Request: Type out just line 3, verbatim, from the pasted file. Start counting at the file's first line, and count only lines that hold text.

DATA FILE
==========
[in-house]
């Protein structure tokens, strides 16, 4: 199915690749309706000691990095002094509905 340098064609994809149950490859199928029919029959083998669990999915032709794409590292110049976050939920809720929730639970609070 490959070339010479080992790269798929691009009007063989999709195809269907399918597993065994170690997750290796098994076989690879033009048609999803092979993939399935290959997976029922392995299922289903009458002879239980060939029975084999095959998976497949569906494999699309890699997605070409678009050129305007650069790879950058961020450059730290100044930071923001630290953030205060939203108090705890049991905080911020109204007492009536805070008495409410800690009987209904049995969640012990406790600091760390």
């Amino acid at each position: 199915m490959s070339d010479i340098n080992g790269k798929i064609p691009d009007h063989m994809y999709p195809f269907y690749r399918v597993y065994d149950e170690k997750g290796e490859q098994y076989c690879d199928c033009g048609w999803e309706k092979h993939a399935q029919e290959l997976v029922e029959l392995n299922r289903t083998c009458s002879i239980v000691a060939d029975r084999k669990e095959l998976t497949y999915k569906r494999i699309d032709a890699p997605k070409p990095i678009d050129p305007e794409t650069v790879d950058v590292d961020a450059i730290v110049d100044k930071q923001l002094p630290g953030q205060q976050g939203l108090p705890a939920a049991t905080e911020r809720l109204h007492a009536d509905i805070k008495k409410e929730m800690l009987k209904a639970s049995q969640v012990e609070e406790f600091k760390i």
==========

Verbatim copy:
């Amino acid at each position: 199915m490959s070339d010479i340098n080992g790269k798929i064609p691009d009007h063989m994809y999709p195809f269907y690749r399918v597993y065994d149950e170690k997750g290796e490859q098994y076989c690879d199928c033009g048609w999803e309706k092979h993939a399935q029919e290959l997976v029922e029959l392995n299922r289903t083998c009458s002879i239980v000691a060939d029975r084999k669990e095959l998976t497949y999915k569906r494999i699309d032709a890699p997605k070409p990095i678009d050129p305007e794409t650069v790879d950058v590292d961020a450059i730290v110049d100044k930071q923001l002094p630290g953030q205060q976050g939203l108090p705890a939920a049991t905080e911020r809720l109204h007492a009536d509905i805070k008495k409410e929730m800690l009987k209904a639970s049995q969640v012990e609070e406790f600091k760390i």